Monday, October 24, 2011

This Blog is For The Birds

The second best moment of being a writer (first is making the sale) is opening the box to reveal for the first time the book that you have labored over for years. That moment happened last week when I came home to find an unexpected box sitting on the kitchen table. Before I even took off my coat or put the groceries away, I grabbed a scissors and sliced the box open. My book, For the Birds: The Life of Roger Tory Peterson, was finally here!

I am proud to say that it is absolutely beautiful! Award-winning illustrator Laura Jacques captured young Roger's enthusiasm, sharp blue eyes, and thatch of blonde hair as beautifully as she paints the feathers of a flying flicker. And after immersing myself in Roger's story, it still inspires me. Roger grew up in Jamestown, New York where he spent every spare minute out in the fields with binoculars or camera and taught himself how to identify birds on the wing at a time when even trained ornithologists had to shoot the birds before identification. Roger was also a natural artist, sketching birds in the margins of his text books, and later going to art school in New York City. At the naive age of 23 years old, Roger created a little bird identification field guide that, in the middle of the Depression, sold out in weeks and turned a nation on to bird-watching. He became a world reknowned naturalist and leader in the conservation movement.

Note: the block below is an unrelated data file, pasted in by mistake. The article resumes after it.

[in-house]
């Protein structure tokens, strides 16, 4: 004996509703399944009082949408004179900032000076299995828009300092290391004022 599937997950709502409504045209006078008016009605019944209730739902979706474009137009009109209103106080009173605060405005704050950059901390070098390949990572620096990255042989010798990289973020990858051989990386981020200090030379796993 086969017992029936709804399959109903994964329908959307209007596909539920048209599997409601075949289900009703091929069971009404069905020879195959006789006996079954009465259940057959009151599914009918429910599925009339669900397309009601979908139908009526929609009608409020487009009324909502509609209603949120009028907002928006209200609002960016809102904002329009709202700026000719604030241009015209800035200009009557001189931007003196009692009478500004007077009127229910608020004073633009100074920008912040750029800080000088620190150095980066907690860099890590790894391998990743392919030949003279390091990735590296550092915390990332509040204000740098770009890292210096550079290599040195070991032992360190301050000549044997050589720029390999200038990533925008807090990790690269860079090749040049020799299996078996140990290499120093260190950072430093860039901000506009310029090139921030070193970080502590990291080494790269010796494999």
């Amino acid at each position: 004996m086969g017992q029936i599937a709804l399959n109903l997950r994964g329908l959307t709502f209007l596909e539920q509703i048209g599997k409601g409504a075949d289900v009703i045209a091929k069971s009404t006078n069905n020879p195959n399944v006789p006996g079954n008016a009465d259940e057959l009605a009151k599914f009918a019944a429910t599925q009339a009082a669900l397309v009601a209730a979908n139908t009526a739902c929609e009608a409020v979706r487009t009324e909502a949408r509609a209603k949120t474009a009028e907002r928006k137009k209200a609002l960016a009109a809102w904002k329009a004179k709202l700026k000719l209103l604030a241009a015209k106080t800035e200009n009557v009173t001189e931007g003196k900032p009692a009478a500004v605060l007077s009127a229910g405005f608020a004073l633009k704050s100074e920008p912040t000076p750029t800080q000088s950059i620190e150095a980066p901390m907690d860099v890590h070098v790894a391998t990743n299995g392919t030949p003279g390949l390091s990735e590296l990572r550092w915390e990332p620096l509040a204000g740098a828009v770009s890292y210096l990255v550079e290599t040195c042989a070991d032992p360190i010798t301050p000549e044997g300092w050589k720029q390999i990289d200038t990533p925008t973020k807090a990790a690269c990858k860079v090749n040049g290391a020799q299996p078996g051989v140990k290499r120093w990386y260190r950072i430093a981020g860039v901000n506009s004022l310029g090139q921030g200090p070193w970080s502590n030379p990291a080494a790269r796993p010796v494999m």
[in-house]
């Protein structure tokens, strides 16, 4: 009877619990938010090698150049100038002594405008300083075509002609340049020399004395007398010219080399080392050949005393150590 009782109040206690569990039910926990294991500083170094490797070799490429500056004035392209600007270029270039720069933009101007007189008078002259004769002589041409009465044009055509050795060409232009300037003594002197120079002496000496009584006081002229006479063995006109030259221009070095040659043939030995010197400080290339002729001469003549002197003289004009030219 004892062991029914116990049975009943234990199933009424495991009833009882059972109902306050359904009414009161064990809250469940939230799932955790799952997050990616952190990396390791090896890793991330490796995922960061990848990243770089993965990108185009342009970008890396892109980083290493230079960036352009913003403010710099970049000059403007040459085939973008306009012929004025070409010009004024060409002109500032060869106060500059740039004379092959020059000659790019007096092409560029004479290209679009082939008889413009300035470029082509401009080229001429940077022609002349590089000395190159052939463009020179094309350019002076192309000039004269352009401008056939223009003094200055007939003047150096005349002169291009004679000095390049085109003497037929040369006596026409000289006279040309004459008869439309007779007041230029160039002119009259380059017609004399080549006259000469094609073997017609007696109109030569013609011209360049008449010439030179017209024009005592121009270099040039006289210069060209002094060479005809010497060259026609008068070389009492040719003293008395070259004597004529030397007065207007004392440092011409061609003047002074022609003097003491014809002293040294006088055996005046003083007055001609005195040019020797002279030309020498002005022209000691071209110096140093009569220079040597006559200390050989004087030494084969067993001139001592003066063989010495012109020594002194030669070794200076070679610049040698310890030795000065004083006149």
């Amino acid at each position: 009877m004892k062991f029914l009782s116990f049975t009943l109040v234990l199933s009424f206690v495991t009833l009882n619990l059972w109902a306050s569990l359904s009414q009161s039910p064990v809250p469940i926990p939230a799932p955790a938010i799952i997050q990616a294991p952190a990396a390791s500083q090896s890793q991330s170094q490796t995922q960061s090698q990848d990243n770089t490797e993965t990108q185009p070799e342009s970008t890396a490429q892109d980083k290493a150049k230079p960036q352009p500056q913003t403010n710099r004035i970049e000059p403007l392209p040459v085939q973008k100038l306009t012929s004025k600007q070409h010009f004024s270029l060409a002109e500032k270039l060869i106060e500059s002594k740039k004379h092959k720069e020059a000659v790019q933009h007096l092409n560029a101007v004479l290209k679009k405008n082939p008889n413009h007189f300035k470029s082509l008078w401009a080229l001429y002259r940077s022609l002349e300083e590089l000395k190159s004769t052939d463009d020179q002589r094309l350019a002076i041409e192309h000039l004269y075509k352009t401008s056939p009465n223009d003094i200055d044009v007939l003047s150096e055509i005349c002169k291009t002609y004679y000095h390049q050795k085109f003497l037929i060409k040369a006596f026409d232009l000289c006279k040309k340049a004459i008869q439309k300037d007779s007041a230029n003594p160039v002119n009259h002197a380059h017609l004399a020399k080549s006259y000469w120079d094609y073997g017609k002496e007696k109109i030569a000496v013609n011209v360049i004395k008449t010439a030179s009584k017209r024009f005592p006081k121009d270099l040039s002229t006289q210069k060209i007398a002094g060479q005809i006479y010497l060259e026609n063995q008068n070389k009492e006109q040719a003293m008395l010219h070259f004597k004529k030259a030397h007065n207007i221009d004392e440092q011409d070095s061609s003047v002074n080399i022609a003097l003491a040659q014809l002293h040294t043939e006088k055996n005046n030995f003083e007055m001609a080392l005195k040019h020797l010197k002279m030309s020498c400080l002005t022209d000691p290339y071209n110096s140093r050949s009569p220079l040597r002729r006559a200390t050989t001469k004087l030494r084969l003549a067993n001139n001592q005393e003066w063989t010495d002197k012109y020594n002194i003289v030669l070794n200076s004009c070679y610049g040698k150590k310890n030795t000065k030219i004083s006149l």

Holding this book, I hope it will follow in the footsteps of other amazing bird books like Kathryn Lasky's picture book, She's Wearing a Dead Bird on Her Head! (Hyperion, 1995) about Minna Hall and Harriet Hemenway who created the Massachusetts Audubon Society to protect birds from the millinery industry. I love David Catrow's quirky illustrations of Minna's steely scowl and Harriet's pinched indignation as they pushed for legislation and education about endangered bird species.
Rebecca Bond wrote and illustrated the story of Richard and Cherry Kearton in her picture book, In the Belly of an Ox: The Unexpected Photographic Adventures of Richard and Cherry Kearton. The brothers were nature photographers who created the first photographic bird book, and the way they did it is mind boggling. When you look at Bond’s illustrations, you may not believe it, but her illustrations reflect accurately how they teetered on top of a ladder placed on a high tree branch to photograph a nest, and of course, how they used the hide of an ox as a ‘living blind’ so they could get as close as possible to shy species.

The history of the conservation movement and natural history studies is filled with fascinating characters, and now that For The Birds has landed, I can turn my attention to poking around for yet another great story that might inspire a new generation of readers and conservationists in the future.

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